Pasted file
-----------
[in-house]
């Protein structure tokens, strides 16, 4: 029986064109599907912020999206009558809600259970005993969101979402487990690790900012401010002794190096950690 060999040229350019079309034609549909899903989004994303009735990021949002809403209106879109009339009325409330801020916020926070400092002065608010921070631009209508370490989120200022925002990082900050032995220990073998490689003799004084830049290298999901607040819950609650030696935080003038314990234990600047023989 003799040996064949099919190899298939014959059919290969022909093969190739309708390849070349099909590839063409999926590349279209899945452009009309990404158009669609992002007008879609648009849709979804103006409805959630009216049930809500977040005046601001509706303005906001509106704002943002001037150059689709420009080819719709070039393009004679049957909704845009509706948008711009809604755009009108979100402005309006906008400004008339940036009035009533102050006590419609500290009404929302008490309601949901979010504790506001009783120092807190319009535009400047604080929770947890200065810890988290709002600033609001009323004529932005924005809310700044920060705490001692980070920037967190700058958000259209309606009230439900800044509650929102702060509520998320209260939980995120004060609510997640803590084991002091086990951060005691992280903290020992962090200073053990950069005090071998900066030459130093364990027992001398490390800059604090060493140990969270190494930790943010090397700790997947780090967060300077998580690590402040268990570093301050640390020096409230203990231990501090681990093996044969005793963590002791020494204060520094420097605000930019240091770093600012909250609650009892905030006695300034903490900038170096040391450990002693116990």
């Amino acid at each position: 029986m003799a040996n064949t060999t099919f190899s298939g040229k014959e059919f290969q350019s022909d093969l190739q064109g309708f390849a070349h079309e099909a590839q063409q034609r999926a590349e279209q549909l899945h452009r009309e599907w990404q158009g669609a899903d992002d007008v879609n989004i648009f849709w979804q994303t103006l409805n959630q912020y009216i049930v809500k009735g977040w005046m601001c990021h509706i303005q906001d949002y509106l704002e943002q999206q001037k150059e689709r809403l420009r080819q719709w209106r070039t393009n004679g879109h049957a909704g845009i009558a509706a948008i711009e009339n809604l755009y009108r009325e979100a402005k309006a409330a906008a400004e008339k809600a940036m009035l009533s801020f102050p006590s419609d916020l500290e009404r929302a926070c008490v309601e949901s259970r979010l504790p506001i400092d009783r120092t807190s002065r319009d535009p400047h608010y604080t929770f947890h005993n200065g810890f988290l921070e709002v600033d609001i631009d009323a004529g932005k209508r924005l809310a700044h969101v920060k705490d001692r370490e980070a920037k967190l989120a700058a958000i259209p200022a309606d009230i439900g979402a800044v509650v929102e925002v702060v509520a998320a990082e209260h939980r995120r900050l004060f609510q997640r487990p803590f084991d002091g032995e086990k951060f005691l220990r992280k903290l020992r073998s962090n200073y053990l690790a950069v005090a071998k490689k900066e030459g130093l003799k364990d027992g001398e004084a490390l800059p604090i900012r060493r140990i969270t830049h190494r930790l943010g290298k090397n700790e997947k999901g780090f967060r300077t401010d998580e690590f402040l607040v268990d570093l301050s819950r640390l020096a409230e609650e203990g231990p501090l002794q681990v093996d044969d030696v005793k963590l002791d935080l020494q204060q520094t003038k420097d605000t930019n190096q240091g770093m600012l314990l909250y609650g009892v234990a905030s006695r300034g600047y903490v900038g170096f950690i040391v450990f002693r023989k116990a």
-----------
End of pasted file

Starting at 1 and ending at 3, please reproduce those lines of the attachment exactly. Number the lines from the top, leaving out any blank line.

[in-house]
């Protein structure tokens, strides 16, 4: 029986064109599907912020999206009558809600259970005993969101979402487990690790900012401010002794190096950690 060999040229350019079309034609549909899903989004994303009735990021949002809403209106879109009339009325409330801020916020926070400092002065608010921070631009209508370490989120200022925002990082900050032995220990073998490689003799004084830049290298999901607040819950609650030696935080003038314990234990600047023989 003799040996064949099919190899298939014959059919290969022909093969190739309708390849070349099909590839063409999926590349279209899945452009009309990404158009669609992002007008879609648009849709979804103006409805959630009216049930809500977040005046601001509706303005906001509106704002943002001037150059689709420009080819719709070039393009004679049957909704845009509706948008711009809604755009009108979100402005309006906008400004008339940036009035009533102050006590419609500290009404929302008490309601949901979010504790506001009783120092807190319009535009400047604080929770947890200065810890988290709002600033609001009323004529932005924005809310700044920060705490001692980070920037967190700058958000259209309606009230439900800044509650929102702060509520998320209260939980995120004060609510997640803590084991002091086990951060005691992280903290020992962090200073053990950069005090071998900066030459130093364990027992001398490390800059604090060493140990969270190494930790943010090397700790997947780090967060300077998580690590402040268990570093301050640390020096409230203990231990501090681990093996044969005793963590002791020494204060520094420097605000930019240091770093600012909250609650009892905030006695300034903490900038170096040391450990002693116990």
């Amino acid at each position: 029986m003799a040996n064949t060999t099919f190899s298939g040229k014959e059919f290969q350019s022909d093969l190739q064109g309708f390849a070349h079309e099909a590839q063409q034609r999926a590349e279209q549909l899945h452009r009309e599907w990404q158009g669609a899903d992002d007008v879609n989004i648009f849709w979804q994303t103006l409805n959630q912020y009216i049930v809500k009735g977040w005046m601001c990021h509706i303005q906001d949002y509106l704002e943002q999206q001037k150059e689709r809403l420009r080819q719709w209106r070039t393009n004679g879109h049957a909704g845009i009558a509706a948008i711009e009339n809604l755009y009108r009325e979100a402005k309006a409330a906008a400004e008339k809600a940036m009035l009533s801020f102050p006590s419609d916020l500290e009404r929302a926070c008490v309601e949901s259970r979010l504790p506001i400092d009783r120092t807190s002065r319009d535009p400047h608010y604080t929770f947890h005993n200065g810890f988290l921070e709002v600033d609001i631009d009323a004529g932005k209508r924005l809310a700044h969101v920060k705490d001692r370490e980070a920037k967190l989120a700058a958000i259209p200022a309606d009230i439900g979402a800044v509650v929102e925002v702060v509520a998320a990082e209260h939980r995120r900050l004060f609510q997640r487990p803590f084991d002091g032995e086990k951060f005691l220990r992280k903290l020992r073998s962090n200073y053990l690790a950069v005090a071998k490689k900066e030459g130093l003799k364990d027992g001398e004084a490390l800059p604090i900012r060493r140990i969270t830049h190494r930790l943010g290298k090397n700790e997947k999901g780090f967060r300077t401010d998580e690590f402040l607040v268990d570093l301050s819950r640390l020096a409230e609650e203990g231990p501090l002794q681990v093996d044969d030696v005793k963590l002791d935080l020494q204060q520094t003038k420097d605000t930019n190096q240091g770093m600012l314990l909250y609650g009892v234990a905030s006695r300034g600047y903490v900038g170096f950690i040391v450990f002693r023989k116990a």